Exploring Mesa Verde

A view from the trail of the Cliff Palace at Mesa Verde

Photo of Cliff Palace by Morgan Meik

DURING A TIME when gathering is not only looked down upon but dangerous, thinking back to last fall semester, when 25 students in associate professor Travis Anderson’s PHIL 214 Philosophy of Architecture expedition jostled each other down a stone trail to see awe-inspiring ancient architecture, is bittersweet.

The Mesa Verde ruins of the Ancient Puebloans are a testament to the determination of humanity to adapt and thrive amidst difficulties. Those ancient peoples (ca. 1190 AD) carved habitats out of stone to protect their communities. They lived together, inches close, under rock overhangs with cliffs for their front steps. It’s safe to say they clung to each other for all kinds of support.

I feel fortunate to have had the opportunity to document this field trip for the college communications team. Brigham Young University, and the College of Humanities in particular, have always done their best to keep students and faculty feeling connected and cared for. Trips like the one to Mesa Verde are part of the Humanities+ initiative to bridge the gap between classroom learning and real-world understanding. But they do more than that. They strengthen relationships among peers, times, and cultures. They give us a greater understanding of where we come from and who we are.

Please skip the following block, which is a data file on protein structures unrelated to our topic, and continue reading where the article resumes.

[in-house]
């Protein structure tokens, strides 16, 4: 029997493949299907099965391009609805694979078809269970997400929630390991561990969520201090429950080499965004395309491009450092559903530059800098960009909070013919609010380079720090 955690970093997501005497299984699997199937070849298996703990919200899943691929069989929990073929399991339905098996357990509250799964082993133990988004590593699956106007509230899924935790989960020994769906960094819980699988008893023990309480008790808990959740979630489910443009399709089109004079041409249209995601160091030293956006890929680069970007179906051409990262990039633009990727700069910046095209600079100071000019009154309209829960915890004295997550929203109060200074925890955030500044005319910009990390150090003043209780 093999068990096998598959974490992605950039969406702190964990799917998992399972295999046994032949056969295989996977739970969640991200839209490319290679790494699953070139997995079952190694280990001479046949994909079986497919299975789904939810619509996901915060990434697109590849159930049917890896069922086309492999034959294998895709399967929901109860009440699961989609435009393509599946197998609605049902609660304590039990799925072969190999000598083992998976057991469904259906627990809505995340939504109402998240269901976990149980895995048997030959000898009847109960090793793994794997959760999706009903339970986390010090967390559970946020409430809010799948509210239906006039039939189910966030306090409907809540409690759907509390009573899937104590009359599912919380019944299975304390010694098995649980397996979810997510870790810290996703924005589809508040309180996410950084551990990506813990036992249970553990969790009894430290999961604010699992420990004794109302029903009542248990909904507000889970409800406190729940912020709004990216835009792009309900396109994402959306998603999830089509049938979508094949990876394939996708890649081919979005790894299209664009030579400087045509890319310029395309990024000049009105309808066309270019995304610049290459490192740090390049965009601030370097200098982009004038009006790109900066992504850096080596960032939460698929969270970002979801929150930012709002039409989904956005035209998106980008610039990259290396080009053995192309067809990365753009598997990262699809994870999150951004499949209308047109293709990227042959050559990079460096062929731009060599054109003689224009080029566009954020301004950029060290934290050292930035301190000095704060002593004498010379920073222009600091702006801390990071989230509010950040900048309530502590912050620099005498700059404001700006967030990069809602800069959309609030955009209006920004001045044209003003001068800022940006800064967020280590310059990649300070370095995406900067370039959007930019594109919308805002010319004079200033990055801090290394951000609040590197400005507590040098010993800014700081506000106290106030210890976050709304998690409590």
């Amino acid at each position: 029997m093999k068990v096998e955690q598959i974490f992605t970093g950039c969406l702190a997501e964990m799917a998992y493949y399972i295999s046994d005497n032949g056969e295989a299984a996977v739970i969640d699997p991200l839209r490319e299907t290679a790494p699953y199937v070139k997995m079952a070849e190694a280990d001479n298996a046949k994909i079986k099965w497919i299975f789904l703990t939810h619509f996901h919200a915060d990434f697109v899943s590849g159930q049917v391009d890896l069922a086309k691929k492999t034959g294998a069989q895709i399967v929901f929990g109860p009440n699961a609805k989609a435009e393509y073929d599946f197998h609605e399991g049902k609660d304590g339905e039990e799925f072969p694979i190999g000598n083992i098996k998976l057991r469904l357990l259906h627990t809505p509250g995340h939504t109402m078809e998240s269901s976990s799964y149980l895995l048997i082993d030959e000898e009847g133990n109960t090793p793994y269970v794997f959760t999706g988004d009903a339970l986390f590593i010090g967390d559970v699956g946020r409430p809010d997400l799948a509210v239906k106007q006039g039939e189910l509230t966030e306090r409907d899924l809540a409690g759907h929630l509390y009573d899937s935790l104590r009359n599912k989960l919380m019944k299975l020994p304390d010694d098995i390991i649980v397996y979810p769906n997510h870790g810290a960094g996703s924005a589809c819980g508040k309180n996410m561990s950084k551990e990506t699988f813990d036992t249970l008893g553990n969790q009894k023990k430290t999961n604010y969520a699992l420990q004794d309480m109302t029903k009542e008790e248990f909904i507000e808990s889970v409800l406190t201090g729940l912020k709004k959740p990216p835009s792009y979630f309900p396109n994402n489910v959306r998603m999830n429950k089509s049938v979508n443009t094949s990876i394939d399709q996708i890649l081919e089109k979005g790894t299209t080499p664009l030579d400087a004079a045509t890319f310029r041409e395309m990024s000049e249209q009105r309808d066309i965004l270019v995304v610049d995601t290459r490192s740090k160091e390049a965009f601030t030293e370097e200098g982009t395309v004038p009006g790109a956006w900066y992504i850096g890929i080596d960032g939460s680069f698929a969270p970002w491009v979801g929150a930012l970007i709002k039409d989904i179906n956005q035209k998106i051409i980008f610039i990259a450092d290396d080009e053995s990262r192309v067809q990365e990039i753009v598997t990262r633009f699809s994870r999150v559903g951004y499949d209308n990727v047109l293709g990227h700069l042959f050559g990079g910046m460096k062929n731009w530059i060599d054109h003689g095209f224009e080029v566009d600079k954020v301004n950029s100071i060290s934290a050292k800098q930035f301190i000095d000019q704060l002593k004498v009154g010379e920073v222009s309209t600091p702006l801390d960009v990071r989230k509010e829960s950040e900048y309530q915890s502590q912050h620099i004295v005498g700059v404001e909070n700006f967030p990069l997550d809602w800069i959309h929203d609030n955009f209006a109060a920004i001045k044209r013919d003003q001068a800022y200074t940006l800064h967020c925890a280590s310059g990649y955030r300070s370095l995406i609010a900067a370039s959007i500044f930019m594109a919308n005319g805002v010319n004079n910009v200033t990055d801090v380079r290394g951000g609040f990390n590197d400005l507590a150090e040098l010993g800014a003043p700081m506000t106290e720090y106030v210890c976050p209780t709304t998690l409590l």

Last fall, we couldn’t help but wonder what it would have been like day-to-day in the Cliff Palace. There, most of the dwellings shared walls and required residents to pass through adjoining apartments, deeper into the rock, to arrive at a particular destination. In those close quarters, moving through the dark and stillness toward one another’s sound—gathering—must have been the default. Isolation? Unimaginable.

Now, due to COVID-19, gathering has gained new meaning, both in physical presence and in purpose. In a global crisis that calls for total solidarity, we gather by socially distancing for the vulnerable, for the researchers. We gather against a virus that doesn’t recognize our human-made divisions.

Gathering can take place in many ways: physically, digitally, purposefully. As a student of BYU, I am so grateful for the emphasis placed on expanding views and experiences beyond what might be expected, and for the unique connections I have found in these strange circumstances at my own university.

Mesa Verde Philosophy of Architecture 214 class trip

Photos by Lupita Herrera and Erin Jackson


To view a student video from this class trip, visit https://byu.box.com/s/srss6o2k203inbrmi7nywdupjugsmudx

—Ryann Woods, Graphic Design ’21